Marg Jones: the matriarch of good causes

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Photo: Marg Jones, then 91, on a protest against deep-sea oil drilling

Marg Jones never seemed old. Well in to her 90s she could be seen on all the big protests, or running a street or festival stall for the Soil and Health Association. She was always chirpy, her mood matched by bright and often rather outrageous outfits using the best op-shop materials.

Marg, who died this week, aged 95, should be honoured as our longest-standing campaigner for progressive causes.

Soil and Health po

ints out that Marg was at the organisation’s founding conference in 1941, when it was called the Humic Compost Club. But she would have been active on other issues before that. She came from a Communist family, her father Leo Sim being leader of the Communist Party for a period in the 1930s. Her mother and father encouraged boldness, which sometimes brought family members to the attention of the law. Her brother, Karl Sim, was a noted art forger. Her son Marx spent some months inside for flying over the All –Black-Springbok rugby test in 1981 and dropping flour bombs. Marg was proud of both men.

Solidarity was her watchword and for many years she carried the same placard on the various antiwar and workers demonstrations. The placard read simply: “Workers of the World Unite”. She was a true internationalist. I got to know Marg best when I was co-manager of Auckland’s Trade Aid and One World Books shop. She was a key volunteer, fully understanding of the need to help poorer communities overseas by providing an outlet for their crafts.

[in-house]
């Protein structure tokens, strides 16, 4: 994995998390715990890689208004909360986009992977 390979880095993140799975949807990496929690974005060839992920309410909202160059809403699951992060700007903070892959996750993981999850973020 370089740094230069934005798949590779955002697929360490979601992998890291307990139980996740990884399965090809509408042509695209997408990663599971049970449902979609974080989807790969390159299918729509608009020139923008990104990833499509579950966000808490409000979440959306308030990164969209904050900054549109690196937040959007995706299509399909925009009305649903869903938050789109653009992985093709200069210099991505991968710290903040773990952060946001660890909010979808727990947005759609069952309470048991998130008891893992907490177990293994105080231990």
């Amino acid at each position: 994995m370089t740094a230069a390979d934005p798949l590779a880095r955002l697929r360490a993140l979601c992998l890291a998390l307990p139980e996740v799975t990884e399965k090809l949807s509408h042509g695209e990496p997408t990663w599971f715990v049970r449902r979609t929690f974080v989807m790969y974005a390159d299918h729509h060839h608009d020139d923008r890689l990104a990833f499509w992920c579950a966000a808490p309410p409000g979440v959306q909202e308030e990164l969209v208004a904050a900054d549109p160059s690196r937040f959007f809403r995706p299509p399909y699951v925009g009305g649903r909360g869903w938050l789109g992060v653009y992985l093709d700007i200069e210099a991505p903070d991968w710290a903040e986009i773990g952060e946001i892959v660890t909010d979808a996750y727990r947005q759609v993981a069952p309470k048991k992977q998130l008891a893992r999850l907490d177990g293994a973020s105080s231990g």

Animal welfare was also a big issue for her and she was a founding member of the Anti-Vivisection Society.

Marg loved teaching and well into old age was helping with the kids at a local West Auckland school. No doubt her generosity and spirit was infectious in the school setting.

She was also a great gardener.  And she always liked to dance. I remember her up on stage going for it when a Cuban dance troupe played in Auckland a few years ago. Marg wasn’t going to be left behind when the troupe invited audience participation in their final dance number.

A piece from the Waikato Times

five years ago catches her verve.

“Margaret Jones may be a 90-years-old but she has still got a great set of pins on her. The Auckland grandmother was at the Hamilton V8s yesterday to catch up with the boys from American rock band Good Charlotte, who performed last night at Seddon Park. She was dressed to match the rock-chick part wearing a short black dress and eye-catching black tights with huge Roxy earrings dangling from her ears…..”

Marg’s main lessons to us all are:

Don’t let age hold you back.

Keep doing things for others.

And enjoy life.

My condolences to all Marg Jones’ great family.

A celebration of her life will be held at the Te Atatu RSA, Saturday, 25 June, 1-4pm.